To tell the story of the book I need to give a little background. My father was a professor at the University of Illinois at Chicago. When I was old enough (13) I would spend my summers volunteering in his department (Occupational Therapy) doing random IT jobs - making ethernet cables, cleaning up viruses, fixing printers, etc.
One day they took me on a tour of the other departments in his building. They had some medical visualization apps running in one of the departments. Here we were, sitting in a room, with some PhD students working on some of the coolest computers I’d ever seen. They had bright colors and huge monitors. They ran tons of advanced looking applications. Most of the interaction was through a very interesting command line interface. I was intrigued.
Being a rambunctious 13 year old I approached one of the students and complimented him on his computer. I also asked him how I could get one of them for my house. He laughed. At the time I didn’t understand why it was a funny question. Looking back now I know it’s because those “computers” were actually high powered Silicon Graphics Indigo workstations that cost upwards of $40,000 each (in 1997 dollars).
His response was a muffled “Ummm, you can’t”. Not being dissuaded my follow-up question was “How can I get something like it?”. One of the students looked at the other student. They both kind of shrugged until one of them said “umm, Linux?”. Still not being quite sure they both agreed that “Linux” would be my best bet. I asked them how I could get “Linux”. They told me to go down to the university book store and buy a book about Linux. A good Linux book, they said, should include a CD-ROM with a copy of Linux I could install on my computer at home.
That day, before we went to Union Station to catch the Metra, my dad and I went to the university bookstore to find a book about Linux. Sure enough we found a Linux book that included not one but TWO CD-ROMs! I read as much of the book as I could before I got home that night.
Once I was at home I booted the family computer (with a DOS bootdisk) and ran a loadlin (wow, remember that?) based install program from the CD-ROM (no el torito!). During the course of the install I repartitioned and reformatted the (only) family computer - an IBM Aptiva M51. It had a Pentium 100, 1GB hard drive, and 16MB of RAM (upgraded from 8MB). It also came with one of those HORRIBLE MWAVE adapters and some shady Cirrus Logic graphics (IIRC).
Anyway, the install process (which was pretty horrible, actually) left me with what was (at the time) a barely usable computer. How was my sister going to do her homework? How were we going to get on to the internet? Uh-oh, looks like I better learn more about this “Linux” thing...
So that’s how it started. Later that year (for Christmas) my parents realized they weren’t going to get the Aptiva back from me so we bought another computer to run Windows. At that point my little Linux workstation became my computer and the “gateway” for my first home network - a 10BASE2 (coax!) Ethernet network using NE2000 cards from Linksys. Internet access went through my Aptiva using an external modem that, regardless of type, could only negotiate a maximum of 19,200 bps on our crappy phone line. PPP, chat scripts, dial-on-demand, squid for caching, etc. 15 years later I’m still (primarily) using Linux!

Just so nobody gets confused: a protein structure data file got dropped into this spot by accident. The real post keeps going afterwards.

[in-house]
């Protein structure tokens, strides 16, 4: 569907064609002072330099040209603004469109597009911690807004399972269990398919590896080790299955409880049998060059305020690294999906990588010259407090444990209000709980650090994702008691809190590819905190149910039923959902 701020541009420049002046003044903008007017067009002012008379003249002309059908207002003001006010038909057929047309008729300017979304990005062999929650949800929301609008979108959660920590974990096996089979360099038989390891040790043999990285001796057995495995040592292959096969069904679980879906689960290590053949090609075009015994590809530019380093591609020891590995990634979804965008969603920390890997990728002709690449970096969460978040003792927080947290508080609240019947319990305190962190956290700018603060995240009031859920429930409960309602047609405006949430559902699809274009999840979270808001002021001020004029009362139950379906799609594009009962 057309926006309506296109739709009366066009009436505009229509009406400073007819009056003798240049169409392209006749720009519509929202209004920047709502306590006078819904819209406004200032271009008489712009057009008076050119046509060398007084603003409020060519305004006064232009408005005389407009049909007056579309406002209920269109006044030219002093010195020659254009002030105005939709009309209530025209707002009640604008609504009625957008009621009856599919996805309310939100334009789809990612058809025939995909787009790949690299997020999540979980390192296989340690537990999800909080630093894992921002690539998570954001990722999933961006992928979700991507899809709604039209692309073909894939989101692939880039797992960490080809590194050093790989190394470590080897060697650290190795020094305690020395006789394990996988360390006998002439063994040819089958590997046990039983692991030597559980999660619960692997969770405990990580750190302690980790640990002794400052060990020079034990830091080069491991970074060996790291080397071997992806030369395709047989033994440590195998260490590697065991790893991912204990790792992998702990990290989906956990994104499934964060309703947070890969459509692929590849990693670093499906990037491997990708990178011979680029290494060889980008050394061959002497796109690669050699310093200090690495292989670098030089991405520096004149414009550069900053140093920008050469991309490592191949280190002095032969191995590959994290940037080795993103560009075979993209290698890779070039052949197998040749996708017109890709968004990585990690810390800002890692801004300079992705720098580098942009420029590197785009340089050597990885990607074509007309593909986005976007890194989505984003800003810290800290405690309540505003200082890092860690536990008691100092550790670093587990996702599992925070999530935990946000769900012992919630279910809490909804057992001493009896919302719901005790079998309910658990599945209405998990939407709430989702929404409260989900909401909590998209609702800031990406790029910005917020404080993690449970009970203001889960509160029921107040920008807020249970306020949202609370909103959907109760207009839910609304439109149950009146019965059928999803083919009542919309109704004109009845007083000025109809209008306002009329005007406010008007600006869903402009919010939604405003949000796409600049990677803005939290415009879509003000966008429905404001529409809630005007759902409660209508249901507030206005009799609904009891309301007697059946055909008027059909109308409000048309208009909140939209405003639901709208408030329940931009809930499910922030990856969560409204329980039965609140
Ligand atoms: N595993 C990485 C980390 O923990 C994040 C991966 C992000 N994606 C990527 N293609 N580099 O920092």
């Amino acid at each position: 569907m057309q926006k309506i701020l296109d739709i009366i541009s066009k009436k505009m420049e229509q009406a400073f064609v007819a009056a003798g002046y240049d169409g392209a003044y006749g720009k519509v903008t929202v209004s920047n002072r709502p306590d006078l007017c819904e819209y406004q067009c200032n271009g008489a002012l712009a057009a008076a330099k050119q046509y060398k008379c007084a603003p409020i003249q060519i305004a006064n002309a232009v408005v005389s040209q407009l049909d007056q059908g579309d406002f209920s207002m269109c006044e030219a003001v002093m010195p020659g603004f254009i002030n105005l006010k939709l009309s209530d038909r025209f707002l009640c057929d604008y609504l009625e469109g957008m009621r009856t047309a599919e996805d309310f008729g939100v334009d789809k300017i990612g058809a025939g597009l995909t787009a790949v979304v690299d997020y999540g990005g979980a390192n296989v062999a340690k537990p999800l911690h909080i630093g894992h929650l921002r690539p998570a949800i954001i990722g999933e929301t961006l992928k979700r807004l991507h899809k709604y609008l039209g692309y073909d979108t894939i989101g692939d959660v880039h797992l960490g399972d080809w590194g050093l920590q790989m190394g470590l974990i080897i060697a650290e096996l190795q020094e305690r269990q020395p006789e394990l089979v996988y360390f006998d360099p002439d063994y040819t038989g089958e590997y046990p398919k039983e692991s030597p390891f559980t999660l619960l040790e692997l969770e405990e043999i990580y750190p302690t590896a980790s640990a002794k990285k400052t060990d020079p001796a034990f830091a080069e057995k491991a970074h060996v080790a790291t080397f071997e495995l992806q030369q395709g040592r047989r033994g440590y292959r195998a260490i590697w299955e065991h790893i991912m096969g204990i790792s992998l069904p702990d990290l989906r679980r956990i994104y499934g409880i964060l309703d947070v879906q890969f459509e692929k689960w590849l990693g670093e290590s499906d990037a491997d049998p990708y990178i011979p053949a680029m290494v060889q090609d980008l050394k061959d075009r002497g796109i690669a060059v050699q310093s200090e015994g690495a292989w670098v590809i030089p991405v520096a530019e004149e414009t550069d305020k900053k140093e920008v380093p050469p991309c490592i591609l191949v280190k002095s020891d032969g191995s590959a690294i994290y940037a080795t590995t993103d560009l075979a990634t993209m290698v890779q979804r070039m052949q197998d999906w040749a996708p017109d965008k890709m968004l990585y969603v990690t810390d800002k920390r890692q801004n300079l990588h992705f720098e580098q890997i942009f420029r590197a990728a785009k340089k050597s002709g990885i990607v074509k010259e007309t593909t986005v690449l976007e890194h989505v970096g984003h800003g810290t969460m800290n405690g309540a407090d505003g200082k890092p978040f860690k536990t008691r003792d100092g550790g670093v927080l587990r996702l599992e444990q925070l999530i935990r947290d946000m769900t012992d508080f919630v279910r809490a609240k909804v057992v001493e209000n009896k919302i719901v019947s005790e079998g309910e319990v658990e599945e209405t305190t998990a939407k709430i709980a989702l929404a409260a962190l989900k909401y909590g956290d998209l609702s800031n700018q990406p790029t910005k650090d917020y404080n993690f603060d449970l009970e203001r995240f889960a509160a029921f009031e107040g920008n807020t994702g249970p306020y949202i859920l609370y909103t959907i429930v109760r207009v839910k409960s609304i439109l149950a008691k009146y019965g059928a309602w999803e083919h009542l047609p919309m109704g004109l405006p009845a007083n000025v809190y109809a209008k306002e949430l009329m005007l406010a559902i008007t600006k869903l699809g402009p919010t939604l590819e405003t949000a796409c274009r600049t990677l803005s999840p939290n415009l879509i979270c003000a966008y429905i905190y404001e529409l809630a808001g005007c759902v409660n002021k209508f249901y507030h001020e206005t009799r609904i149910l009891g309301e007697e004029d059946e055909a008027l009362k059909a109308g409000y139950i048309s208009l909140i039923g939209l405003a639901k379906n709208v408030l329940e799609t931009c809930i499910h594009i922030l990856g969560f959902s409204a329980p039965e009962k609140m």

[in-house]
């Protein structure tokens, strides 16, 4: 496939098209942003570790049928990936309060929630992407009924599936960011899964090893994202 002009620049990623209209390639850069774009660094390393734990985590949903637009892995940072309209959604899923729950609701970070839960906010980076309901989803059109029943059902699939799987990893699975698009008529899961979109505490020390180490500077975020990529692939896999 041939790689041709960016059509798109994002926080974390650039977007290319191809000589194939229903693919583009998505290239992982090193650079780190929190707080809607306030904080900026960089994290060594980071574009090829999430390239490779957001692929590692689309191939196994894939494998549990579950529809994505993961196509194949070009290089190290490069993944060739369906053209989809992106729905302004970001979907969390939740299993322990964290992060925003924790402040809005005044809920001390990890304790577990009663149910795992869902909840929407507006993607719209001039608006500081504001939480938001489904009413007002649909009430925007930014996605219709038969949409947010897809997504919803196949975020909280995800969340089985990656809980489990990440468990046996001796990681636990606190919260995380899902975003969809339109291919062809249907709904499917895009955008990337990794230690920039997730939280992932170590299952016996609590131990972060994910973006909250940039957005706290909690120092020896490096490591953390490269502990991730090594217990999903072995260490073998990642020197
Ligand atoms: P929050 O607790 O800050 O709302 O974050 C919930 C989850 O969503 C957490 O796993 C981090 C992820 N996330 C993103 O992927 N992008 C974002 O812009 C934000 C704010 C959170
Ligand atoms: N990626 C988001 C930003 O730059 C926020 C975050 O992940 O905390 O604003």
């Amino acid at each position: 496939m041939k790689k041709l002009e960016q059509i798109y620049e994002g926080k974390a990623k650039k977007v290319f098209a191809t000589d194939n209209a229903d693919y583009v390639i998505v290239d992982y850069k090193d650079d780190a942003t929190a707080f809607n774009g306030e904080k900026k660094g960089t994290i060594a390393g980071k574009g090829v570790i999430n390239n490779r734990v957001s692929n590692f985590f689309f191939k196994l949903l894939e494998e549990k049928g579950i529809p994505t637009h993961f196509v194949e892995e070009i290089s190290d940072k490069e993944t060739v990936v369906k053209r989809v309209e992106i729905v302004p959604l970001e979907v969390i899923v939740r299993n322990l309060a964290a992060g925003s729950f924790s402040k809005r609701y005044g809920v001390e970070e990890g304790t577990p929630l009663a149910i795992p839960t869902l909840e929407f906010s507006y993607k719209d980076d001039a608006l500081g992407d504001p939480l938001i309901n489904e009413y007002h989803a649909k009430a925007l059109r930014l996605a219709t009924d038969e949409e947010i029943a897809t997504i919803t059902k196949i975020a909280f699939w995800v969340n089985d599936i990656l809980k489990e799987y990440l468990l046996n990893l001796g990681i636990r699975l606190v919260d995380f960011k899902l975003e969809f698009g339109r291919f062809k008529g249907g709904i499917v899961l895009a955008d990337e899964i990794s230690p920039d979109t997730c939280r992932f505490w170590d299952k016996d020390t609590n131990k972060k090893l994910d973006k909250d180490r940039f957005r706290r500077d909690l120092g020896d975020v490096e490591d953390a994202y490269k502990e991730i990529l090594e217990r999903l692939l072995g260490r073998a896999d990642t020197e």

After finding “My First Linux Book” I wondered what would happen if I tried to install that version of Linux today. Some people reminisce about their childhood by hearing certain songs, playing a sport, or collecting action figures. I (apparently) do it by installing ancient versions of Linux.
I needed to install this version of Linux but the CD-ROMs in my book were missing. I looked around the internet for a while but could not find an ISO or copy of the distro anywhere. I could barely find references to the book. Where else could I look? Everywhere else I look - Amazon!
Sure enough, Amazon had a used copy of the book (with CD-ROM) for $5 with shipping. Two days later it was here. To my surprise the book (and the CDs) were in excellent condition. Who the hell is keeping a warehouse full of mid-nineties Linux books (3rd edition with Kernel 2.0!)?
I get on my main development machine at home, download a FreeDOS ISO (to install from, remember), and create a VirtualBox virtual machine. What should it look like? I decide to “go big”:
- 1 CPU
- 256MB of RAM
- 8GB Intel PIIX3 hard drive
- 1 Am79C973 ethernet port
Keep in mind I’m going to be running kernel 2.0 here - this hardware needs to be supported by a 15 year old kernel. I get Unifix Linux 2.0 installed. Moments later I’m logged into my “new” Linux system. Not knowing exactly what to do now, I decide to try to get networking to work.
Long story short I could not get Linux 2.0 to recognize the emulated Am79C973 ethernet controller. I tried changing the device ids and recompiling the kernel (takes less than one minute, btw) but couldn’t get it to work.
Hmmm, what else could I do for connectivity? Maybe I could go really nostalgic and get something running over the serial port?
I configured VirtualBox to emulate a 16550 serial port as COM1. I setup VirtualBox to point the other end of the emulated serial port to a local pipe. I figured that if I could somehow run pppd on both sides of this serial port (host and guest) and configure NAT I could get this thing on the internet.
Here’s how I did it:
1) Launch socat to convert the unix domain socket provided by VirtualBox to a standard Linux tty so pppd can run on it:
socat UNIX-CONNECT:[com1] PTY,link=[vmodem0],raw,echo=0,waitslave
Where [com1] is the path to your VirtualBox socket and [vmodem0] is the path to your (new) tty.
2) Launch pppd on the new tty:
pppd [vmodem0] 57600 192.168.100.1:192.168.100.2 nodetach local
Once again where [vmodem0] is the path to your new socat tty. Make sure that the IP addresses provided for each end of the PPP link don’t conflict with any local IP addresses.
3) Setup kernel iptables on the host:
echo 1 > /proc/sys/net/ipv4/ip_forward
iptables -t nat -A POSTROUTING -o eth0 -j MASQUERADE